Peter is looking for a story to give to Meg for the school newspaper, when inspiration comes in the form of a TV guide – Luke Perry. If you’re quick enough to catch it –or at least have a pause button, you might be able to catch the little message under Perry’s picture that says, “If you can read this, Family Guy is on the air”. When it comes to self-aware humor, it can either be more upfront, or in this case, it can be so subtle that you almost miss it –and it’s not wrong considering how often “Family Guy” can be found on TV.

#5: W.W.I.D?

“North by North Quahog”

While in Mel Gibson’s personal suite, Peter stumbles upon the trailer for a planned sequel for “The Passion of the Christ”. The trailer itself is a pretty goofy parody of high-energy action films featuring Jesus teaming up with Chris Tucker, but it goes by so fast, that viewers might miss one hidden visual gag. When we see Jesus driving his car, if you look closely at the license plate, it reads “W.W.I.D.” which translates to “what would I do”. While it’s an obvious spin on the morality phrase “what would Jesus do”, it’s still worth a giggle considering whose car it’s on –and with how immoral the whole situation is.

#4: Funny Headline… or Letdown?

“Model Misbehavior”


The Griffins are excited to see their picture in the newspaper, but if you don’t look fast enough, you might miss the gag UNDER the photo. Near the bottom of the page, there’s a headline that reads “DVDs Paused For Headline Joke – Millions Disappointed.” On the one hand, it COULD be a cheeky jab at those who pause their DVDs to catch any blink-and-you’ll-miss-it visual gags. On the other hand, it could also be a little nod to sister series “American Dad” who thrived on newspaper headline jokes for the first few seasons. Either way, fans may not ACTUALLY be disappointed by this clever little Easter egg.

#3: Holden Caulfield

“The Kiss Seen Around the World”


Peter is just goofing around, pretending to play the keyboard, when a random man berates him and pesters him for being a “big fat phony” throughout the rest of the episode. While the character doesn’t have an official name, fans and some staff behind the show have dubbed him “Holden Caulfield” –named after the famous protagonist of the J. D. Salinger novel, “The Catcher in the Rye”. In the book, Holden is a misguided, cynical teenager who usually called everyone he hates a “phony”. With how often in the show “Holden” keeps calling Peter out for being one, it’d be hard not to make the connection for an inside joke.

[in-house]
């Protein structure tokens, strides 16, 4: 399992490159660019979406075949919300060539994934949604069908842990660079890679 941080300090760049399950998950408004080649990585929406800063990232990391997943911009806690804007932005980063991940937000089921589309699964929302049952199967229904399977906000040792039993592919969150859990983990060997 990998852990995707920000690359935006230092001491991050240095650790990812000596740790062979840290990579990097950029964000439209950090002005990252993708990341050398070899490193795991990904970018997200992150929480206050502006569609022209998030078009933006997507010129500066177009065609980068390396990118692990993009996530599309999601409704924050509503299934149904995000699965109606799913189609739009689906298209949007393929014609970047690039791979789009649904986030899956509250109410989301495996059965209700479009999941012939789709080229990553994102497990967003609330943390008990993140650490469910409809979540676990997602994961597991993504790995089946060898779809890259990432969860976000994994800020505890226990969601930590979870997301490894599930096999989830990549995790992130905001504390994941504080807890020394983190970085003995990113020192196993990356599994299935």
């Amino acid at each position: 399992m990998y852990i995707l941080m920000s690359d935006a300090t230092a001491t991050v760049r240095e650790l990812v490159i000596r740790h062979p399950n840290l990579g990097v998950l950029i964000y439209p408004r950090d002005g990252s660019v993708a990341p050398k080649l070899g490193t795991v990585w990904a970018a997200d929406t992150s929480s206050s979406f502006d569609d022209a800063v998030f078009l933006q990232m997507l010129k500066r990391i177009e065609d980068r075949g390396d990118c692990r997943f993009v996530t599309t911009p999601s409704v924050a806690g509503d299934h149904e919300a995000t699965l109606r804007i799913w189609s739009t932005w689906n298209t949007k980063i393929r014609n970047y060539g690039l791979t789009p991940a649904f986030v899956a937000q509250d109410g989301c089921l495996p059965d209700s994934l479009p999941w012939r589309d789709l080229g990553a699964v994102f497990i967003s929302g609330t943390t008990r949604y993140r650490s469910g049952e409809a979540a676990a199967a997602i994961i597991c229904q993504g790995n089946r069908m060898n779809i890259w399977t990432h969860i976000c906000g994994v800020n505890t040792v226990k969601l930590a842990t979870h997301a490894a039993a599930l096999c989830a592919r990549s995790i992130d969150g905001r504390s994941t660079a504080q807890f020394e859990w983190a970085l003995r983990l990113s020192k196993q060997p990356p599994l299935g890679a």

#2: Surprise Cantina Patrons

“Blue Harvest”


In the original “Star Wars” film, the Mos Eisley Cantina was a shady drinking spot for creatures of all sorts –not all of them friendly. In the “Blue Harvest” parody, the tavern is STILL packed with miscellaneous creatures… plus a few surprise customers. Among the patrons is the formerly Evil Monkey from Chris’ closet, Roger from “American Dad”, Bender from “Futurama”, and Coach John McGuirk from “Home Movies”. We all know “Family Guy” loves to toy around with references, but what really sells these cameos is how they seem to blend in perfectly – none of them have the best reputation, and they’re bizarre-looking enough to call this bar a second home.

#1: “What the Hell?”

Multiple Episodes


Taking the number one spot is the show’s most versatile and commonplace catchphrase. Believe it or not, in almost every episode, there is at least one instance of a character saying “what the hell?” It could be to express frustration, fear, rage, confusion, to make light of something, or even as a setup for another running gag; no matter the context or the character, it is bound to show up in some form. If it’s not DIRECTLY mentioned in an episode, it could still appear in an alternate rendition. It’s amazing what you can hide in plain sight through repetition.